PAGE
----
Yeah I reckon vocal "exercises" are mostly useful for the tough bits of a song that you can't do to your satisfaction. When you get to the hard bit you can break it down, simplify it, maybe change the lyrics to na na na or whatever, think about the vowel/volume etc (CVTers would say choose your mode) and practice the simplified version, gradually building it back up to the full thing as you get better at the simplified thing.

It's kind of a troubleshooting approach. While I'm not a great singer (yet ;-)), I've made more progress doing this than I did in years of practicing repetitive scales.

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Yeah I reckon vocal "exercises" are mostly useful for the tough bits of a song that you can't do to your satisfaction.

I agree with this 100%. I would add that when you start out singing, there are going to be more tough "bits" and more referring back to your exercises than when you've been doing it for a while.

I was working on a song tonight that and the vast majority of it I didn't really have to pay attention to my technique, it was mostly automatic. There was one measure where I got tripped up and so I had to go back to my exercises to work on finding the correct onset to get that bar the way I wanted it to sound. But otherwise, it was automatic.

A year ago I would've been stopping regularly during this song and thinking to myself "Am I using my support muscles? Am I keeping my larynx low enough? Am I using too much air?" But that doesn't mean I shouldn't have been singing songs a year ago and just focusing on exercises. Singing songs a year ago is how I got better. Singing songs now is how I'll get better a year from now.

It's all about just making sure you incorporate good technique into your songs. And when you don't sound quite like you want to, refer back to your exercises for a solution to how you can make the sound you want.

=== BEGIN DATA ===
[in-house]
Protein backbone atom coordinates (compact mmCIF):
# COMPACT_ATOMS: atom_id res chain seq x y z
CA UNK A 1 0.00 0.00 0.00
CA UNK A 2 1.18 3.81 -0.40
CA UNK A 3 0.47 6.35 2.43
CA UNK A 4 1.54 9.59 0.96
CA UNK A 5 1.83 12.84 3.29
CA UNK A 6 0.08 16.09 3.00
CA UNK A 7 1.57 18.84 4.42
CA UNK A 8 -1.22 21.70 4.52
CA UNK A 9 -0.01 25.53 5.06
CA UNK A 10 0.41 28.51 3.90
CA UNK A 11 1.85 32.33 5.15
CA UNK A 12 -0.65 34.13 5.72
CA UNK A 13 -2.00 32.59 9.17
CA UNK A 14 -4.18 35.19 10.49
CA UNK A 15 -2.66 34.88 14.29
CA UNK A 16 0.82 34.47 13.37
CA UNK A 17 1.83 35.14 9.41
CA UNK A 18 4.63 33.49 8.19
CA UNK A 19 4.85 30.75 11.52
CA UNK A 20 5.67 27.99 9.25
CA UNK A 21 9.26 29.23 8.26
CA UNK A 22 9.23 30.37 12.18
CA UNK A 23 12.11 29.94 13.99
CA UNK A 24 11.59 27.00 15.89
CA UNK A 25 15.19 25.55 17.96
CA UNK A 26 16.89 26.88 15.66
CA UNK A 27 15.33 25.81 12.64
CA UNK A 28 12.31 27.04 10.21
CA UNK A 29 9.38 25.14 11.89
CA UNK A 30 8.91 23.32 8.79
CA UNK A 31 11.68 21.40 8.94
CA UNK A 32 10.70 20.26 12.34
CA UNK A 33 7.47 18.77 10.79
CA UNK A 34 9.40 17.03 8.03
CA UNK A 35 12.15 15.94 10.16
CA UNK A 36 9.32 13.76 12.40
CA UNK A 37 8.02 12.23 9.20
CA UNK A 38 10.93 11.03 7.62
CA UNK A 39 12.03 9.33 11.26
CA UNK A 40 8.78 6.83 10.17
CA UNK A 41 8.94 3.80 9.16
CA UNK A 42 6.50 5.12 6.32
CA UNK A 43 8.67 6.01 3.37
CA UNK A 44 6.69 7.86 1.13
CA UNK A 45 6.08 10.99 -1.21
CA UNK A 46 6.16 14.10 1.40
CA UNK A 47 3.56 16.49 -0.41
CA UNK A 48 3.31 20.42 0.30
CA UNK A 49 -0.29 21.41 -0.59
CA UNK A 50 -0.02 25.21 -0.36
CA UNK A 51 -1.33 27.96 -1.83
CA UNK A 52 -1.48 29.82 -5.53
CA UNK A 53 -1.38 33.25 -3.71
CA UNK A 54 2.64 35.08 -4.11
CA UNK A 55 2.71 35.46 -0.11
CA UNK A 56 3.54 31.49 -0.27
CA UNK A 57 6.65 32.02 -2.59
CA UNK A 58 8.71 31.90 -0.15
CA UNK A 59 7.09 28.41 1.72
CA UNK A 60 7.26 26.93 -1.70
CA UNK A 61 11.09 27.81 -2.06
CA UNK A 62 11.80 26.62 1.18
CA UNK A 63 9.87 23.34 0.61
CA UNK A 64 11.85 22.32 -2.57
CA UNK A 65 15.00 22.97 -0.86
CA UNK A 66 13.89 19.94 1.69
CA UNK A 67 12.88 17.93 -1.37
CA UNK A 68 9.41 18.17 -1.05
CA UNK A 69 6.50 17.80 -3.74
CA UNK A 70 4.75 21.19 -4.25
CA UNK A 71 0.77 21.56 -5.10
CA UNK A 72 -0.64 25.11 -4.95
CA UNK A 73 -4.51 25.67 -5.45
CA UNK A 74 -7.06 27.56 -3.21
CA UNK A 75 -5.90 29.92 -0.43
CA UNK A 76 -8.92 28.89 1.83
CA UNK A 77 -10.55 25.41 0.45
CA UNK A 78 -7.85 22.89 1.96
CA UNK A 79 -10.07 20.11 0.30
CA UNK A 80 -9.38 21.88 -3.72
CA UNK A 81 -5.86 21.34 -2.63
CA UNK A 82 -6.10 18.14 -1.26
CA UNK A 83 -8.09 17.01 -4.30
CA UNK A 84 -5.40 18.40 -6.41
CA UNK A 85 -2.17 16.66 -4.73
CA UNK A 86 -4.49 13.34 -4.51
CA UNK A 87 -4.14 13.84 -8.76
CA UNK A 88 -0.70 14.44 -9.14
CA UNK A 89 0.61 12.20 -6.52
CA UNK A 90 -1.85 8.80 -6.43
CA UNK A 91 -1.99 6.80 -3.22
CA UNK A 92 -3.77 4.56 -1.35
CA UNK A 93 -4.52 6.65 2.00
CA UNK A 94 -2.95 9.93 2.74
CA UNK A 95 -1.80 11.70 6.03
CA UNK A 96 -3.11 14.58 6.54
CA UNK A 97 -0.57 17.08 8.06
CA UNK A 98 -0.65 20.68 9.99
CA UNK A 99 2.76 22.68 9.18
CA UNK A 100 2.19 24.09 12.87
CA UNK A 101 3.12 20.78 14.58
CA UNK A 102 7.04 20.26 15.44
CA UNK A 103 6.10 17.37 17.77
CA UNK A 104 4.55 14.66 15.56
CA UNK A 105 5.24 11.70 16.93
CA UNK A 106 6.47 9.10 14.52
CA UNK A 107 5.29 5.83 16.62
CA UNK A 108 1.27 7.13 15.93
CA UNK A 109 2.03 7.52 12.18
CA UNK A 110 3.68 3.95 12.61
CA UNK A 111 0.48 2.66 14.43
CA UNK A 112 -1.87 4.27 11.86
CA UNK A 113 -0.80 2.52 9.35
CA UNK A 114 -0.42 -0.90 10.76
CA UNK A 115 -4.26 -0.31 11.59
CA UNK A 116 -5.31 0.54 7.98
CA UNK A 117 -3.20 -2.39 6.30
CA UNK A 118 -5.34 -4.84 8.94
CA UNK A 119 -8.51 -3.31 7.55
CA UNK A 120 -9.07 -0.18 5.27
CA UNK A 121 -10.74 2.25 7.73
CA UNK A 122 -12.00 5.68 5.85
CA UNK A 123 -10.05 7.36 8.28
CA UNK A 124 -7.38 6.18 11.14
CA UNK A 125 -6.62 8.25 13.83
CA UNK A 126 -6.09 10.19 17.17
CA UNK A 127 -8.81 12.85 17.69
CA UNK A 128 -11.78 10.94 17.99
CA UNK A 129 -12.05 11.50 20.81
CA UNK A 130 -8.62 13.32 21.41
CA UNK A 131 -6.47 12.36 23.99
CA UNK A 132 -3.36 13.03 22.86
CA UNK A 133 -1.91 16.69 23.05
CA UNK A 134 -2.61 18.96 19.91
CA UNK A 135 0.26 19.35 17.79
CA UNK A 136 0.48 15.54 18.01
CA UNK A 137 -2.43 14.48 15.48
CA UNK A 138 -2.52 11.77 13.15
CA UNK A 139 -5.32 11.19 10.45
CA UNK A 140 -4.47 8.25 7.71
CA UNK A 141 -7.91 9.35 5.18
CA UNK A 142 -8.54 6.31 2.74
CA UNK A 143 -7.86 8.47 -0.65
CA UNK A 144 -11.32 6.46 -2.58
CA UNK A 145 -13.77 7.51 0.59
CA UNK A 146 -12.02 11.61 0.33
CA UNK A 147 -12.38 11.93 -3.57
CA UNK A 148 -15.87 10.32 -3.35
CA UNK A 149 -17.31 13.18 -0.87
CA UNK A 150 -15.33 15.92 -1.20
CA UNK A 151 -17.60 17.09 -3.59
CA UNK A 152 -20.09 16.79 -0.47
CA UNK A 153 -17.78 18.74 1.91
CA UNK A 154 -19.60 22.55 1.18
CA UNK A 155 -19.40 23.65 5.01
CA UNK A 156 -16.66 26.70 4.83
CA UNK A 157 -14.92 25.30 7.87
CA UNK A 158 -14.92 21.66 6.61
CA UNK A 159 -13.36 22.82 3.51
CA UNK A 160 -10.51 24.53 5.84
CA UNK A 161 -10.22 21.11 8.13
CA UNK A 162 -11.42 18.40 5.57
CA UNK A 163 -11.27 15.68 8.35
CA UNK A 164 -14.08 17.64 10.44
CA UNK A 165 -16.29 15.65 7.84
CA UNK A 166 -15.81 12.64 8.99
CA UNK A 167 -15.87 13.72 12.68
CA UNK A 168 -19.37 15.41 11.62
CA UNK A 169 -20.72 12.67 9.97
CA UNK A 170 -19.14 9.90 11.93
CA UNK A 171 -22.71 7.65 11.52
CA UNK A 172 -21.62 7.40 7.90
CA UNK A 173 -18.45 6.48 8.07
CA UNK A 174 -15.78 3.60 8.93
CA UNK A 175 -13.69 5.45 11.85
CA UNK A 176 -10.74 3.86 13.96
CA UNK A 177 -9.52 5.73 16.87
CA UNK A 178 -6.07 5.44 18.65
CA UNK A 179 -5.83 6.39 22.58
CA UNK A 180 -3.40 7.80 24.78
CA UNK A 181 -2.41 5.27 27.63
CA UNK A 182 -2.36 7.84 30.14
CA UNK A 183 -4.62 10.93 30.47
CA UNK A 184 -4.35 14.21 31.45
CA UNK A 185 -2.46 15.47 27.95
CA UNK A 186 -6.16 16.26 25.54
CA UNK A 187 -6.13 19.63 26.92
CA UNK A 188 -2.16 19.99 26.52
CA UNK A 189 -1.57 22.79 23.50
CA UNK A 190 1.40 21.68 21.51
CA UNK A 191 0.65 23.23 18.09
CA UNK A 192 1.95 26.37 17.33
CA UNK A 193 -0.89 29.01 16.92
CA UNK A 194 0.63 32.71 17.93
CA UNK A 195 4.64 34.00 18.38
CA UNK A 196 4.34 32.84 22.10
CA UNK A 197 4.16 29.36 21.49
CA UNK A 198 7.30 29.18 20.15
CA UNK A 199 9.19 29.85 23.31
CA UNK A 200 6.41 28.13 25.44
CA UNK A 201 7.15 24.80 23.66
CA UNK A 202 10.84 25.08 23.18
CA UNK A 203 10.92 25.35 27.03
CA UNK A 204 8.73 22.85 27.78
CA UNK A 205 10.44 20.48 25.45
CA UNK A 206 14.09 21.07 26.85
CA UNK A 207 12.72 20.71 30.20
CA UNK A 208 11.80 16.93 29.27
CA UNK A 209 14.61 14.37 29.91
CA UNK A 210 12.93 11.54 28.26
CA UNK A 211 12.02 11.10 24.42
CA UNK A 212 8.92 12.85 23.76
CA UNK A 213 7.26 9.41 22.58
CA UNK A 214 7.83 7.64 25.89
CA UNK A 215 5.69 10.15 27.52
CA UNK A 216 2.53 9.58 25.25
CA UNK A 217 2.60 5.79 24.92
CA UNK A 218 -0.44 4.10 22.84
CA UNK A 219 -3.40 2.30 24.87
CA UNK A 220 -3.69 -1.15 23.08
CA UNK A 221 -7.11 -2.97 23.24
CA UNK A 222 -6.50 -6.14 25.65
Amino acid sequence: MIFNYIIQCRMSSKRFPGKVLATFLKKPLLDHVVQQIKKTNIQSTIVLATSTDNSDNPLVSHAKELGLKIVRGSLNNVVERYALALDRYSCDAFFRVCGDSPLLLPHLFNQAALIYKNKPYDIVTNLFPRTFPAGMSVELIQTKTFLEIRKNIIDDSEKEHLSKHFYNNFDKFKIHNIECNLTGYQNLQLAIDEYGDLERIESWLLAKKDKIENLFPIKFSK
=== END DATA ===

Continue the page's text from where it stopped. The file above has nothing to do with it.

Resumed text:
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That was a deliberate choice of Cathrine Sadolin and it's a fantastic one IMO. Instead of having confusion because different people have different meanings for the same terms, you have clarity because there's a whole community who uses the word e.g. curbing to mean THE SAME THING. It actually makes talking about singing possible without a back and forth trying to figure out each other's language.

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nice vid dan! nice post benny!

do you know a real great way to look at the voice for me?

my way of explaining it.....


where "/" = infinite number variations in between

one voice! develop the musculature enough to mix the voice!

where "m1//////////////////////////////////m2//////////////////////////////////////" = a well integrated, well developed voice.

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I would say to each his own.

Everyone learns differently. Judge terminology by what it does for you. If you are a vocal student, or a singer, does it help you? That is a personal question for yourself, not a forum debate.

If you are a teacher, what is your experience with students? Do they like it, does it help them move quicker in their progress?

Maybe we should move with people coming forward and sharing their story on what helps for them rather then philosophizing on these topics for hours -_-

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Yeah, can't stop the philosophy. That's what this thread was about, El. Daniel was saying, get out there and sing. Don't get bogged down in all the different philosophies. It's fine to pick a direction and go for it. But after all the exercises, you still need to sing.

And that's philosophical, too.

To borrow the swing the bat term, a batter does not become Babe Ruth by staying in the batting cage, forever. He steps up to the plate, and swings, aiming for the parking lot.